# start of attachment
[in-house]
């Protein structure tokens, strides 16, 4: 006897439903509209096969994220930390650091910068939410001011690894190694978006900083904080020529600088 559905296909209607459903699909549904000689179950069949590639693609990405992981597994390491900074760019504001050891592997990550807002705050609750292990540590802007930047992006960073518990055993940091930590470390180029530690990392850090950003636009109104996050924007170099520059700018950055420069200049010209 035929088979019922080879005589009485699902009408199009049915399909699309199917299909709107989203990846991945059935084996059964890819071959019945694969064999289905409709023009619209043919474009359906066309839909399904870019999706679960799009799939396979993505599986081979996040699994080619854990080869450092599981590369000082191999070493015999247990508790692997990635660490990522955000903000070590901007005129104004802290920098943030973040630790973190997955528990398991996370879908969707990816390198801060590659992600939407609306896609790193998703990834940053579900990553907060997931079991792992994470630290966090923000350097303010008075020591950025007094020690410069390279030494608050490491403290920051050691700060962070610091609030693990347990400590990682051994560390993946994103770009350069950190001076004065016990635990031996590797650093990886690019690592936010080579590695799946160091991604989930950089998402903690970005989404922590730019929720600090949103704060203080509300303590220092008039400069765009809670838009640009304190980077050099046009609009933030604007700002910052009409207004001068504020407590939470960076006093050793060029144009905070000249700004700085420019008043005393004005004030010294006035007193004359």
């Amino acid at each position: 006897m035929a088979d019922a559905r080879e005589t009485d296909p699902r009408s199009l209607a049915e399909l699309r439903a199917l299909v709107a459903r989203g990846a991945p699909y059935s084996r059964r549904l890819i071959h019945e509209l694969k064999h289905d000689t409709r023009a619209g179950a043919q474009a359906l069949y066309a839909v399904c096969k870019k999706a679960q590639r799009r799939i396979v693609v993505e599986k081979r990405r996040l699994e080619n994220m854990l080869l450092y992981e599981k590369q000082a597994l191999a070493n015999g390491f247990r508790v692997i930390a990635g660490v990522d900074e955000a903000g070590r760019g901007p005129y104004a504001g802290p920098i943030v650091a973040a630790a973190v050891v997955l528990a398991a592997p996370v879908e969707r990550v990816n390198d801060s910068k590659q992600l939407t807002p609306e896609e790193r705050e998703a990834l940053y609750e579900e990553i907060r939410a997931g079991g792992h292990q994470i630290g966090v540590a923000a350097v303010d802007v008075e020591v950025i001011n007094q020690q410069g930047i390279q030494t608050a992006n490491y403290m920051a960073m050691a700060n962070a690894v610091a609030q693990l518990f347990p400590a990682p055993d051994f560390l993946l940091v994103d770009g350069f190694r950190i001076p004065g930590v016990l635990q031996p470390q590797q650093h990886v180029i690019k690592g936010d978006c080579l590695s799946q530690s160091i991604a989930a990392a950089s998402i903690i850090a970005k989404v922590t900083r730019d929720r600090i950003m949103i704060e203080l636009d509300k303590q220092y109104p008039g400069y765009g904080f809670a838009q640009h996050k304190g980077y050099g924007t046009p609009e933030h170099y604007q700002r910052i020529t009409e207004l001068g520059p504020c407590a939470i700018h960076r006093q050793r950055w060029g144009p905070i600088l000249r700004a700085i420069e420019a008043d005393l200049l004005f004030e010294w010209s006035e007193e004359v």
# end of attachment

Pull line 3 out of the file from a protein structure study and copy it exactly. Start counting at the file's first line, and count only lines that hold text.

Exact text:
């Amino acid at each position: 006897m035929a088979d019922a559905r080879e005589t009485d296909p699902r009408s199009l209607a049915e399909l699309r439903a199917l299909v709107a459903r989203g990846a991945p699909y059935s084996r059964r549904l890819i071959h019945e509209l694969k064999h289905d000689t409709r023009a619209g179950a043919q474009a359906l069949y066309a839909v399904c096969k870019k999706a679960q590639r799009r799939i396979v693609v993505e599986k081979r990405r996040l699994e080619n994220m854990l080869l450092y992981e599981k590369q000082a597994l191999a070493n015999g390491f247990r508790v692997i930390a990635g660490v990522d900074e955000a903000g070590r760019g901007p005129y104004a504001g802290p920098i943030v650091a973040a630790a973190v050891v997955l528990a398991a592997p996370v879908e969707r990550v990816n390198d801060s910068k590659q992600l939407t807002p609306e896609e790193r705050e998703a990834l940053y609750e579900e990553i907060r939410a997931g079991g792992h292990q994470i630290g966090v540590a923000a350097v303010d802007v008075e020591v950025i001011n007094q020690q410069g930047i390279q030494t608050a992006n490491y403290m920051a960073m050691a700060n962070a690894v610091a609030q693990l518990f347990p400590a990682p055993d051994f560390l993946l940091v994103d770009g350069f190694r950190i001076p004065g930590v016990l635990q031996p470390q590797q650093h990886v180029i690019k690592g936010d978006c080579l590695s799946q530690s160091i991604a989930a990392a950089s998402i903690i850090a970005k989404v922590t900083r730019d929720r600090i950003m949103i704060e203080l636009d509300k303590q220092y109104p008039g400069y765009g904080f809670a838009q640009h996050k304190g980077y050099g924007t046009p609009e933030h170099y604007q700002r910052i020529t009409e207004l001068g520059p504020c407590a939470i700018h960076r006093q050793r950055w060029g144009p905070i600088l000249r700004a700085i420069e420019a008043d005393l200049l004005f004030e010294w010209s006035e007193e004359v």